Over 26 million Americans have a form of chronic kidney disease. Managing chronic kidney disease can slow the progression and avoid long-term health issues later on. National Kidney Month is underway, and this year’s focus is on how every person can prioritize their kidneys’ health. Those unaware of their risk join the millions of others in the nation as we march into kidney disease awareness.
Take 5 for National Kidney Month
Millions are living with kidney disease. Unfortunately, most aren’t aware anything is wrong until symptoms appear. Taking care of your kidneys now, mainly if you are at risk, is something we all should do. This is the heart of the 2021 National Kidney Month this March. The National Kidney Foundation reminds us to Take 5 for our kidneys with these simple steps:
- Get Tested! Ask your doctor for an ACR urine test or a GFR blood test annually if you have diabetes, high blood pressure, are over age 60 or have a family history of kidney failure.
- Reduce NSAIDs. Over-the-counter pain medicines, such as NSAIDs (nonsteroidal anti-inflammatory drugs), can harm the kidneys, especially if you already have kidney disease. Reduce your regular use of NSAIDs and never go over the recommended dosage.
- Cut the Processed Foods. Processed foods can be significant sources of sodium, nitrates, and phosphates. These have been linked to cancer, heart disease, and kidney disease. Try adopting the DASH diet to guide your healthy eating habits.
- Exercise Regularly. Your kidneys like it when you exercise. Regular exercise will keep your bones, muscles, blood vessels, heart, and kidneys healthy. Getting active for at least 30 minutes a day can also help you control blood pressure and lower blood sugar, which is vital to kidney health.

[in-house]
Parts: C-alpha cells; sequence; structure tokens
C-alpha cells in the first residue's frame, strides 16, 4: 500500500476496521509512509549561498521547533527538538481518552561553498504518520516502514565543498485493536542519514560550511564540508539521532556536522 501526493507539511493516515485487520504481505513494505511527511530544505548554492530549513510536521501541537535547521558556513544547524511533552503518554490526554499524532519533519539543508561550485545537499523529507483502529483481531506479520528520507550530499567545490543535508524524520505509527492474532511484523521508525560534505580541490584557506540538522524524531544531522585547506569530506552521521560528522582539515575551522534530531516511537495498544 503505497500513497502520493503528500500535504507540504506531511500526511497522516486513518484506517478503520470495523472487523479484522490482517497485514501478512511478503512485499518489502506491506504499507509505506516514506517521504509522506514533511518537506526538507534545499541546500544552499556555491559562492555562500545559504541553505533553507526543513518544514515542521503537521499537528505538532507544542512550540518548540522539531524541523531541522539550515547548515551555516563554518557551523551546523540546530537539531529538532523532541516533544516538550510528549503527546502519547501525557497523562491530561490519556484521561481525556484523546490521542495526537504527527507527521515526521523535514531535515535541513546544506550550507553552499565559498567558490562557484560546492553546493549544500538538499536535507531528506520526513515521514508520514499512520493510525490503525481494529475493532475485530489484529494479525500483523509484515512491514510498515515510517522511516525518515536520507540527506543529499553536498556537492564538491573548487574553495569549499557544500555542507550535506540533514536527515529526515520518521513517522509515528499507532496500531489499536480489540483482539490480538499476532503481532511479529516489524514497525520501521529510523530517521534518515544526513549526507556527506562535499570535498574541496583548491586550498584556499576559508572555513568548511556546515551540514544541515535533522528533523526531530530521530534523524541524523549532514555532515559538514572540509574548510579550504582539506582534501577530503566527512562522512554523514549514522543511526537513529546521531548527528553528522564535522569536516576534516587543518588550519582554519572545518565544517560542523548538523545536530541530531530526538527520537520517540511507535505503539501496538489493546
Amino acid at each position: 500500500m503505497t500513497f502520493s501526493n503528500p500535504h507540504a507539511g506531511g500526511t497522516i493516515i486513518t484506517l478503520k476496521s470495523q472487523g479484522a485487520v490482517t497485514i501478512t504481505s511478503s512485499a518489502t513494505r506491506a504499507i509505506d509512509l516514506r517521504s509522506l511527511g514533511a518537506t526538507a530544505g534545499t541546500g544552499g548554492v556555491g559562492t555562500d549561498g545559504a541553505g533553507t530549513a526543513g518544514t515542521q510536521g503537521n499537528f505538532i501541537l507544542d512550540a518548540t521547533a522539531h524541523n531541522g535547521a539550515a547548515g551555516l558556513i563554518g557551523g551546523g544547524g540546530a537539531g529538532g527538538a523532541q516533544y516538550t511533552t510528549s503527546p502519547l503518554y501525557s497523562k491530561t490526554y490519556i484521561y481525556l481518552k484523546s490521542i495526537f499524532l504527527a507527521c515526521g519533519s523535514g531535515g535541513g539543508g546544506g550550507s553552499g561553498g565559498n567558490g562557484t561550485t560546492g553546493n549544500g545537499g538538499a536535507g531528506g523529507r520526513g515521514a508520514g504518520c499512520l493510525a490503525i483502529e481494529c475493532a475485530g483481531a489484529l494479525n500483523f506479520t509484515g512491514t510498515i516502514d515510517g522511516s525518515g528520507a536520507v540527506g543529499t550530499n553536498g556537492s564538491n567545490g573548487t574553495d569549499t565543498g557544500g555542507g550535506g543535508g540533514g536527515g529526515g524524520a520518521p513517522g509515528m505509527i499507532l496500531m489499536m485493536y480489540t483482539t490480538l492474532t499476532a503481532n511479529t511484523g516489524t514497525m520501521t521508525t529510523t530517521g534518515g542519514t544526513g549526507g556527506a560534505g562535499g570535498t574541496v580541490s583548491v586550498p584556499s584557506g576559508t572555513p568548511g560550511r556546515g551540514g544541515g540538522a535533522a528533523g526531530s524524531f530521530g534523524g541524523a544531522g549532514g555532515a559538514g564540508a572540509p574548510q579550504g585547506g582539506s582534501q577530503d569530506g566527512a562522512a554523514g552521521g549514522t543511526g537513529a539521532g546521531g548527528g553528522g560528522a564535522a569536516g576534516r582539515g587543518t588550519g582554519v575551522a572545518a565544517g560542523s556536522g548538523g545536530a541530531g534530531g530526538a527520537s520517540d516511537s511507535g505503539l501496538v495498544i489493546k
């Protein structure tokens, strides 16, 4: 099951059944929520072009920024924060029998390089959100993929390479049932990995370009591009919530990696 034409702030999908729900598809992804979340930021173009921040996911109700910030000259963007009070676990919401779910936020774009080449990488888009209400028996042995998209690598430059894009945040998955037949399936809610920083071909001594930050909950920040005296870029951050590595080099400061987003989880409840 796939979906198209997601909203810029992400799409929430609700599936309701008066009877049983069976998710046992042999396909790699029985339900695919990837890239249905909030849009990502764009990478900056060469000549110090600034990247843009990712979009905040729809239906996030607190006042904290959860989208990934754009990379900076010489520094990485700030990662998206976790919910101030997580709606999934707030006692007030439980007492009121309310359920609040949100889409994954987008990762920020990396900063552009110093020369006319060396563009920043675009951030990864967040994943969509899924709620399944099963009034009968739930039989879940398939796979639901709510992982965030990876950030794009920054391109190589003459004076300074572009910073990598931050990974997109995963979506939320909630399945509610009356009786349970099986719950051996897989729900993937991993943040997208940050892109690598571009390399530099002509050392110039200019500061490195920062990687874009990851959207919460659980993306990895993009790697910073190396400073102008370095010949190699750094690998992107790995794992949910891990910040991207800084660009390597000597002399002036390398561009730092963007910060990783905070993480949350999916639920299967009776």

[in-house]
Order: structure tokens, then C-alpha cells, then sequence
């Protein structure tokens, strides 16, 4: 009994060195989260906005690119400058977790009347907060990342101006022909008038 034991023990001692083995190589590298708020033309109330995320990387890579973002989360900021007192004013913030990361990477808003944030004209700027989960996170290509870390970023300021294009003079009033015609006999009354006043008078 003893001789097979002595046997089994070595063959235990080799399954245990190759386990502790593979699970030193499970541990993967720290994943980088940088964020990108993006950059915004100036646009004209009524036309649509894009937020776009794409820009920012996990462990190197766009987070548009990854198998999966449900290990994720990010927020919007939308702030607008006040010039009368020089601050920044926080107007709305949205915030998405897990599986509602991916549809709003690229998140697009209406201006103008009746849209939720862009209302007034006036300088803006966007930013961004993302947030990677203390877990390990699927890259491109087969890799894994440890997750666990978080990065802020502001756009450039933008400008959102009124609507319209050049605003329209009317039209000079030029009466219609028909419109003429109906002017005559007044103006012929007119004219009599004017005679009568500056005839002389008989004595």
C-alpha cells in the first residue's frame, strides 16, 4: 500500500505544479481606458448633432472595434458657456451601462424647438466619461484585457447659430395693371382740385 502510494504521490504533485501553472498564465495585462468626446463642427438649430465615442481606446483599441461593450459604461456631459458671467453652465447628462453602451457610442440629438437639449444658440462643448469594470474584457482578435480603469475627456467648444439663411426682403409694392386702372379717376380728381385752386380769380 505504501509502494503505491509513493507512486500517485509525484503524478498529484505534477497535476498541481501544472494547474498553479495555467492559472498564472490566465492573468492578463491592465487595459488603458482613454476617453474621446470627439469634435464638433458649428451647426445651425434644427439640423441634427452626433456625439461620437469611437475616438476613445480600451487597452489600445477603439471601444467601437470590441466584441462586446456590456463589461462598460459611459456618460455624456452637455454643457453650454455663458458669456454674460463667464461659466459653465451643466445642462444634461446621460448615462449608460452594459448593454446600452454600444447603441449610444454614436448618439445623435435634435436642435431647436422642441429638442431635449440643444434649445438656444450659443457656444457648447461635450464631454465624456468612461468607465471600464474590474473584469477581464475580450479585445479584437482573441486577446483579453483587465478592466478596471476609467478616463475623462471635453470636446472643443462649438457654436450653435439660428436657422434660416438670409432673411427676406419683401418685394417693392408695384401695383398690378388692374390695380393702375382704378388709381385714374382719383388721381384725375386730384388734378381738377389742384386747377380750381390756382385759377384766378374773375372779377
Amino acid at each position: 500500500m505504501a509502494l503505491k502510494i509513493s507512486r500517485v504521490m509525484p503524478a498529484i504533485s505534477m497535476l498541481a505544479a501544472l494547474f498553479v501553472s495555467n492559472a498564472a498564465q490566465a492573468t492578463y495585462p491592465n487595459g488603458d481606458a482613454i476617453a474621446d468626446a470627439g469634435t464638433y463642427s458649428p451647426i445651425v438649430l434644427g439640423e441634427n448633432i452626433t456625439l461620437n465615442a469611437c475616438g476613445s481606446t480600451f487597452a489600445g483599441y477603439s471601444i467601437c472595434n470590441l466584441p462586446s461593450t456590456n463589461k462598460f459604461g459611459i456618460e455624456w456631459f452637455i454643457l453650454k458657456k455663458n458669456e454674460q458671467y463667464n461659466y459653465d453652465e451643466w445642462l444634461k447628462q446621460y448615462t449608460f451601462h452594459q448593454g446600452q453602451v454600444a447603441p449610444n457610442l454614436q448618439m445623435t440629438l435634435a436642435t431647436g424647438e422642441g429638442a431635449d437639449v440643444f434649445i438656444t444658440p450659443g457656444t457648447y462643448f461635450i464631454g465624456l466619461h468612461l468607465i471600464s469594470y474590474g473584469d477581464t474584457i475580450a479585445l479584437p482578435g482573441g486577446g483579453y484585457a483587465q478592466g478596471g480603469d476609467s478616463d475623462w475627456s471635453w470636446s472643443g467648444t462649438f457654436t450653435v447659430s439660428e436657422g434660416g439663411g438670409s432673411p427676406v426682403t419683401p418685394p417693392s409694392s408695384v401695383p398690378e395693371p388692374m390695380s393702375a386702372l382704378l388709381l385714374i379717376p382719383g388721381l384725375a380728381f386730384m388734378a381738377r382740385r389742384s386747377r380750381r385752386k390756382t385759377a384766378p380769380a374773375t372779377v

- Control Blood Pressure and Diabetes. High blood pressure and diabetes are the leading causes of kidney disease and kidney failure. Managing high blood pressure and strict control of blood sugar levels can slow the progression of kidney disease. Speak with your doctor if you are having trouble managing diabetes or high blood pressure.
Various health conditions can harm the kidneys and reduce their ability to function over time. Those living with these conditions work to manage them through lifestyle changes and their involvement of a team of health providers. There are no days off with kidney disease. Every waking moment consisting of carefully orchestrating checkboxes, diligence, and balance.
The kidneys have the shape of fists for a reason. They are vital to the overall health of our body. As we learn more about the different conditions that affect the kidneys, we inch closer to improving the patient’s health living with kidney disease. Clinical research study volunteers directly contribute to medical advancements through their experiences as kidney disease patients.
If you’re at risk and don’t focus on kidney disease now, it may focus on you later on. To learn more about enrolling studies for those with kidney disease here at Clinical Site Partners, call (407) 740-8078 or visit our website.